I'll begin with what I brought. I am the creative activities director of the MOPS group at our church and found this activity when I was searching for crafts to do. It is called an "I SPY" bottle.
This isn't actually the one I took yesterday. I think I left mine at the swap by mistake. I made this one for my daughter several months ago. The idea is to find a variety of small objects, put them in a bottle with some sand or rice, seal it up and have fun trying to locate the items inside. On the one in the picture, I had made a list of the items inside, printed it out, and attached it with either clear packaging tape or contact paper.
She can read an item and then find it inside. For the preschoolers, however, I put each of the little trinkets on the glass bed of my color copier and made a photocopy. I trimmed each one out and laminated them and attached each one to the neck of the bottle with a rubberband.
Ok, now for what the other mothers brought. This little activity contains a coupon organizer (often found in the dollar section at Target) and a variety of colored papers and index cards. They can pretend they are "working" or sort items by color or type in the pockets inside. I think my AJ will enjoy playing with this and I am sure it will ultimately find it's way to my daughter's room and her desk. She loves to play school and I think she will find a use for this.
I am sure this activity will also double as a snack! It is very simple with a bag of mixed cereals and a piece of yarn. The yarn has tape wrapped around the tip to make it easier to thread through the cereal and to keep it from fraying.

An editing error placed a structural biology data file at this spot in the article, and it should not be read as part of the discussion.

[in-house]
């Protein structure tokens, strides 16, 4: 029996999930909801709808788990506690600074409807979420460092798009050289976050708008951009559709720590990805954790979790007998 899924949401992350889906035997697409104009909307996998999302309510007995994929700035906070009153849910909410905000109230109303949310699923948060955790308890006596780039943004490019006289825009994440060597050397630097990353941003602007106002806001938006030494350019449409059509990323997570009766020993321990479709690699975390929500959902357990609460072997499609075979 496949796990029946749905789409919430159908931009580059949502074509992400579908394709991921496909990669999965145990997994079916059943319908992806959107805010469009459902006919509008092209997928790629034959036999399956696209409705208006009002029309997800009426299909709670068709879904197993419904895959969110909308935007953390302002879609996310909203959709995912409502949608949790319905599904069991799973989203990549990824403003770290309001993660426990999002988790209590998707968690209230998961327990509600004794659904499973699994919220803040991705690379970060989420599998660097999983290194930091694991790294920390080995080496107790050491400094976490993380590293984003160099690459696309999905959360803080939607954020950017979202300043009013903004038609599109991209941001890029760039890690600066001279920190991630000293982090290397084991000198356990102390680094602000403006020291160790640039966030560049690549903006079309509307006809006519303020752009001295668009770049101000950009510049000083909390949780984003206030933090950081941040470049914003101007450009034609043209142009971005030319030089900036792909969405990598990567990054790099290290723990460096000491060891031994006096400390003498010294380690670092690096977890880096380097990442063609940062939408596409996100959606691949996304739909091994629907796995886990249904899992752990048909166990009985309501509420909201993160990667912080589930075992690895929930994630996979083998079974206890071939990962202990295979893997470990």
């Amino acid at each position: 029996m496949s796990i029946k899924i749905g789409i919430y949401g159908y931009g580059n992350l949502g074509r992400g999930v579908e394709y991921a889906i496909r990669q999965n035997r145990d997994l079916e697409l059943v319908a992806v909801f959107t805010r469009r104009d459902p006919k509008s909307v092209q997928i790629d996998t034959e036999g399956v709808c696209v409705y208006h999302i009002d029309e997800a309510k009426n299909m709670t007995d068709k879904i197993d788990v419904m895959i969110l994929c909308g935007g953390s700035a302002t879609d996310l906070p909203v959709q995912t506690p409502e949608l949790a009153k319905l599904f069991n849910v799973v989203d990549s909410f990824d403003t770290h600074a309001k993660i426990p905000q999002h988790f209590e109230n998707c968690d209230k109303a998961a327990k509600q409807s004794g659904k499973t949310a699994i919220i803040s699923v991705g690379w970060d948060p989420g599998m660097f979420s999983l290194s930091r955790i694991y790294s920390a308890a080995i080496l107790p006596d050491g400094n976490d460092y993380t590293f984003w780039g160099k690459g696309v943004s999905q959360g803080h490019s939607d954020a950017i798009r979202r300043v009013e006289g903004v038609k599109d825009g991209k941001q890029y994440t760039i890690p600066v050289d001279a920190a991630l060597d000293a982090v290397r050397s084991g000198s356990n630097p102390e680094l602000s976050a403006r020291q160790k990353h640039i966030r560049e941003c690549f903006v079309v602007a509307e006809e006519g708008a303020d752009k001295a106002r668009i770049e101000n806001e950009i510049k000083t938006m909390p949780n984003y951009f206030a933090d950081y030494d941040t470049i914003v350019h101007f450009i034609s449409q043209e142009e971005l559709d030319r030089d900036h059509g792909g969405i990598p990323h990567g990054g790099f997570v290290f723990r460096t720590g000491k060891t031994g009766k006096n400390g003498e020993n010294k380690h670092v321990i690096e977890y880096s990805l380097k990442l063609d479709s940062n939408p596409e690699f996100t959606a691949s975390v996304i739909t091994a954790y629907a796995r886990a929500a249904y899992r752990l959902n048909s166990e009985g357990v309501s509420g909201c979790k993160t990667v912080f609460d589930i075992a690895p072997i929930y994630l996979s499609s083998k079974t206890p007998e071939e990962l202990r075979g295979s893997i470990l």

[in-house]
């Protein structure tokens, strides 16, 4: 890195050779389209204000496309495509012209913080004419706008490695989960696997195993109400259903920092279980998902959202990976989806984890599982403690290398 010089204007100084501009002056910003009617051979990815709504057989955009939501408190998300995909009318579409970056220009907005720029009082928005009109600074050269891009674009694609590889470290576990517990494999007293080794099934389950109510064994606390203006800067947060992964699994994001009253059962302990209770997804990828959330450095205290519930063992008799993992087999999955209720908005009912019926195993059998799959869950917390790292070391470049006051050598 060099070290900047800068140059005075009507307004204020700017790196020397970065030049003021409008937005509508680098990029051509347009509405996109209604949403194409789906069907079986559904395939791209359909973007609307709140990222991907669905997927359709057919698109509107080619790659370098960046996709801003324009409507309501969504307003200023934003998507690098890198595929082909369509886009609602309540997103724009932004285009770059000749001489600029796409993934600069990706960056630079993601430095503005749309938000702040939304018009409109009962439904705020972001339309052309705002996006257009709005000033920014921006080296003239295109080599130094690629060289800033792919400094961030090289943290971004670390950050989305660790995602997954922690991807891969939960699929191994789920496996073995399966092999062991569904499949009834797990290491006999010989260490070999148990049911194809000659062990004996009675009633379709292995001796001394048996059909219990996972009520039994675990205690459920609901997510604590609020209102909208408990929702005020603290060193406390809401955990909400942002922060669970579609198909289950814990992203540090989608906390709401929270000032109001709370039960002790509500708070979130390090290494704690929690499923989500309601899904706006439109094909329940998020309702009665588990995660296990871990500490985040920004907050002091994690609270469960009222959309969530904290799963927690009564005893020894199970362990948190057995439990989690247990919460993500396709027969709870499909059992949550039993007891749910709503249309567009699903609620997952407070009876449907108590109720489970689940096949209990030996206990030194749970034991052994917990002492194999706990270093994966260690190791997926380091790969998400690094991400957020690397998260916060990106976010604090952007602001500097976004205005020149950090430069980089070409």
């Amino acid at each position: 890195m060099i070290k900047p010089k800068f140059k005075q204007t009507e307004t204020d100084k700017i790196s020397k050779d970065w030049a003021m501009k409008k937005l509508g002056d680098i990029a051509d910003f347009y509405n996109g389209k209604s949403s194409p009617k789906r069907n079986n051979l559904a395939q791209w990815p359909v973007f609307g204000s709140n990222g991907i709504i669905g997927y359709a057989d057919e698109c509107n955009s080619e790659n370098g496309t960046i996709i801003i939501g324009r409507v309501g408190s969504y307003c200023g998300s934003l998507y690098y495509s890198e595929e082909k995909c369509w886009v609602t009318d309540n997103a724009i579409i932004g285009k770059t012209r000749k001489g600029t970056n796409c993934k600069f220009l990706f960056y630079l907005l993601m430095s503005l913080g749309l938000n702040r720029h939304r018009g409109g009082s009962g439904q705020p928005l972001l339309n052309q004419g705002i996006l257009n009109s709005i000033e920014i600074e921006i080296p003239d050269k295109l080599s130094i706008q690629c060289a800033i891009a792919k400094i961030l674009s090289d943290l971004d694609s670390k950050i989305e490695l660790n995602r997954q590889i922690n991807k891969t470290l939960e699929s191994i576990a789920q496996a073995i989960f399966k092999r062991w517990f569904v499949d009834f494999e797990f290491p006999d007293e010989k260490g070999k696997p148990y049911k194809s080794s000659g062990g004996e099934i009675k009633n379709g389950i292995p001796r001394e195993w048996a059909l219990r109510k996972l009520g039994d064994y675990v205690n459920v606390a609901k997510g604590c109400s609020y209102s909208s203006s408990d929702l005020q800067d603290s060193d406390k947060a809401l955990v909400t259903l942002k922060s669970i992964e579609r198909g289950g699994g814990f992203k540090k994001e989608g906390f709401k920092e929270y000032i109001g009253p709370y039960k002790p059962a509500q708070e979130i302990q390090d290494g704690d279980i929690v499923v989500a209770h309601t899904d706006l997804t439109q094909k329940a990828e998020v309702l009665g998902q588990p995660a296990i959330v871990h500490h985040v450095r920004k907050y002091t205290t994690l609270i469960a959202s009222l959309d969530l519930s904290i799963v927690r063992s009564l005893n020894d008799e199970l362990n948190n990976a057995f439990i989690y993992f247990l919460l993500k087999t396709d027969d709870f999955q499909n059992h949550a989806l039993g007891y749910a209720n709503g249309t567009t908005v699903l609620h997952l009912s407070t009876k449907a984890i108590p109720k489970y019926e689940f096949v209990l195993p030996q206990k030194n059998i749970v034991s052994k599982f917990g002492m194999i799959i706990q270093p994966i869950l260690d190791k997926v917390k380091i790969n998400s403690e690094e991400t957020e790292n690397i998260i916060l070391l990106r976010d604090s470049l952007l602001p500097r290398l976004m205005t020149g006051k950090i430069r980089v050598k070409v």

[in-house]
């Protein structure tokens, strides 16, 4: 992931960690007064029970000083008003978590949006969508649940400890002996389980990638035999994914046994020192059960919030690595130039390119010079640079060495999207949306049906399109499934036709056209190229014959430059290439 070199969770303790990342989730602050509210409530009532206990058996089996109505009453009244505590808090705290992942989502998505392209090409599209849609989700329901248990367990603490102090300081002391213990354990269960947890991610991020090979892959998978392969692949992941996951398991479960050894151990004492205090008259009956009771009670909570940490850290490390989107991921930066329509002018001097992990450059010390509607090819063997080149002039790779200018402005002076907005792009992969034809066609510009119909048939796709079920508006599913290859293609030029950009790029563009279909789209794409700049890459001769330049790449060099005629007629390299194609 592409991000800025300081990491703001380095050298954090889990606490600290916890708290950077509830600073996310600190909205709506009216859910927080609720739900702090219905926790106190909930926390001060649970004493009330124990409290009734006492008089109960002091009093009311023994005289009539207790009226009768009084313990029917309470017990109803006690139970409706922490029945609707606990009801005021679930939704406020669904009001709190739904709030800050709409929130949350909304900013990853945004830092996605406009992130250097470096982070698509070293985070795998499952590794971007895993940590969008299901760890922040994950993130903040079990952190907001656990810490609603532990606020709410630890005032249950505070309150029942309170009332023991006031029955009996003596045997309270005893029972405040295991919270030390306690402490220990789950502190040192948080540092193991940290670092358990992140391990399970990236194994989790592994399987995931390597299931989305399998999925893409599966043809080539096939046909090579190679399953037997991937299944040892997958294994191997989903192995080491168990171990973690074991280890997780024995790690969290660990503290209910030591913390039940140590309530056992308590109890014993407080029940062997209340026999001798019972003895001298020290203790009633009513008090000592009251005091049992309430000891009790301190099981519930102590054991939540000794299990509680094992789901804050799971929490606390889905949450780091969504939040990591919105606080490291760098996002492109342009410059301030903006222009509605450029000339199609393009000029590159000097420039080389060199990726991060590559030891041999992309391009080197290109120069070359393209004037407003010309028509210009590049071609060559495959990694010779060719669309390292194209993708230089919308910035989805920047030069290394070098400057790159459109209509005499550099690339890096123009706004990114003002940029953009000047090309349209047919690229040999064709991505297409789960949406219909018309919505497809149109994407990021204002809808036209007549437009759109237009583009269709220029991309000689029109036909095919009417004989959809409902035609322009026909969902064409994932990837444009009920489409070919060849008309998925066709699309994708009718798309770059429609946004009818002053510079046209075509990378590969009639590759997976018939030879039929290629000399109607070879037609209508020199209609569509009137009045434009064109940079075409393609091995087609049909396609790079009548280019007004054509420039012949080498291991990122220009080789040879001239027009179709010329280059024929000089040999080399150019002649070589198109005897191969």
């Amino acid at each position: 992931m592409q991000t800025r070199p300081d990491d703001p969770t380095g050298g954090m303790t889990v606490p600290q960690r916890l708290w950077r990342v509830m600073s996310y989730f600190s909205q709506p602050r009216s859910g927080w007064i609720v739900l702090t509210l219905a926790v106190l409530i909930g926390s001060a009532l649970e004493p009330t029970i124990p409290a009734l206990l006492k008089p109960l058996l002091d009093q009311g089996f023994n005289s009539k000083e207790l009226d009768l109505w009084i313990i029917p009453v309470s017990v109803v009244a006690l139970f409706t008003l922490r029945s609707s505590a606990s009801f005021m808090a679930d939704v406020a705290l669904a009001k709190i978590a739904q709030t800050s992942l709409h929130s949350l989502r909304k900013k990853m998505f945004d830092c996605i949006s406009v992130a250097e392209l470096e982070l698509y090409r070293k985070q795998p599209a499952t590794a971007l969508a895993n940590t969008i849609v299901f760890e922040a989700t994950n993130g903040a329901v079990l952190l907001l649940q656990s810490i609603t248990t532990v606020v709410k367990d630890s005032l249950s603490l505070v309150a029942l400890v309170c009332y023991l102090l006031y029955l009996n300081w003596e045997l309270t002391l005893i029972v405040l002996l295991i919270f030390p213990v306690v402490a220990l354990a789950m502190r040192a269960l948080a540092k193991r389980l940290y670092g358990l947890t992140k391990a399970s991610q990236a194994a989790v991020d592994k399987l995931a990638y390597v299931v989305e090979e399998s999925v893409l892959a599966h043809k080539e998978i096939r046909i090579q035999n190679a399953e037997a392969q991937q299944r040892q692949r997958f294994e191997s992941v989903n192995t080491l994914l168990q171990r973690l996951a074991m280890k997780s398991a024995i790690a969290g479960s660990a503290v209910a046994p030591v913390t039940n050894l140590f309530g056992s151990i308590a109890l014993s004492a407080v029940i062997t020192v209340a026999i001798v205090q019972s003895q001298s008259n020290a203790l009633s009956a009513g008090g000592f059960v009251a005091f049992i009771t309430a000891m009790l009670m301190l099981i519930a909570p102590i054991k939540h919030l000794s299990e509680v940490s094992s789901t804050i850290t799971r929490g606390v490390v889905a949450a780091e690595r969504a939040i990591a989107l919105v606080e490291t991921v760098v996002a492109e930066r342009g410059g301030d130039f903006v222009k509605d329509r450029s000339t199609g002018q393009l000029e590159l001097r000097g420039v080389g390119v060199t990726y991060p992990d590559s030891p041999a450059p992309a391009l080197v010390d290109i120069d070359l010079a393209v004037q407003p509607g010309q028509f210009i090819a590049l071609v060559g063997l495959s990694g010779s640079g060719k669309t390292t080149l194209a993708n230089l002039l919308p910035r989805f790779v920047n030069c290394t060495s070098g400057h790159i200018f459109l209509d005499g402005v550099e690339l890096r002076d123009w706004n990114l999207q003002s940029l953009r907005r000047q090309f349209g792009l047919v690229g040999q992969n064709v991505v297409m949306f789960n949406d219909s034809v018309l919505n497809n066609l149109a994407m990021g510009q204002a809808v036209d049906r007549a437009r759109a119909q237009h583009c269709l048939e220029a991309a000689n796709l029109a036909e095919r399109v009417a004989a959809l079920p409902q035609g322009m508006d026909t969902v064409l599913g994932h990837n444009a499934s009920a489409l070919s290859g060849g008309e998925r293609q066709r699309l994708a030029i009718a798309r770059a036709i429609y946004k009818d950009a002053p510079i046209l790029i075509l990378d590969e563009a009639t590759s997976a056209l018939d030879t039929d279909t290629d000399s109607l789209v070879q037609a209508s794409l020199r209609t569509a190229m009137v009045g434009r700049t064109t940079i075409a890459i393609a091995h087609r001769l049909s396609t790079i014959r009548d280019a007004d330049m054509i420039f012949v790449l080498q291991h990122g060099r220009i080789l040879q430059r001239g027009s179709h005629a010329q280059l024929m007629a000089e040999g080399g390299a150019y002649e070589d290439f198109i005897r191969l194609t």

This one is also very simple to make consisting of only three items. The idea is to roll the ping pong ball or the car through the tube. I can see where this would definitely appeal to little boys, but it sometimes surprising how much little girls like playing with cars too.
How cute is this little clothes line? All you need to make it is a rope, some clothes pins, and "clothes" cut from sheets of inexpensive felt. There are many ideas for toys made with felt online and it is definitely worth looking into. Felt comes in many different colors and you can purchase it for about twenty cents per sheet. And its quiet which makes it a nice activity when you need it to be quiet or in the car.
I think this idea might be one of my favorites. While I think my children are past the age where they would enjoy this, I can definitely see an eighteen month old really enjoying this. It is simply made from a small can with a plastic lid. Three simple shapes were cut from the lid using either small scissors or an x-acto knife. The pom poms can be purchased at Michaels, Hobby Lobby, and even Wal-Mart. You can't really see from this picture, but she covered the outside with some decorative duct tape which I thought was clever. I have also seen where you can just cut an X out in the middle instead of doing the shapes. When all the pom poms are in, you can dump them out and start again. Again, this is nice because it is quiet. Can you tell I like it quiet at my house?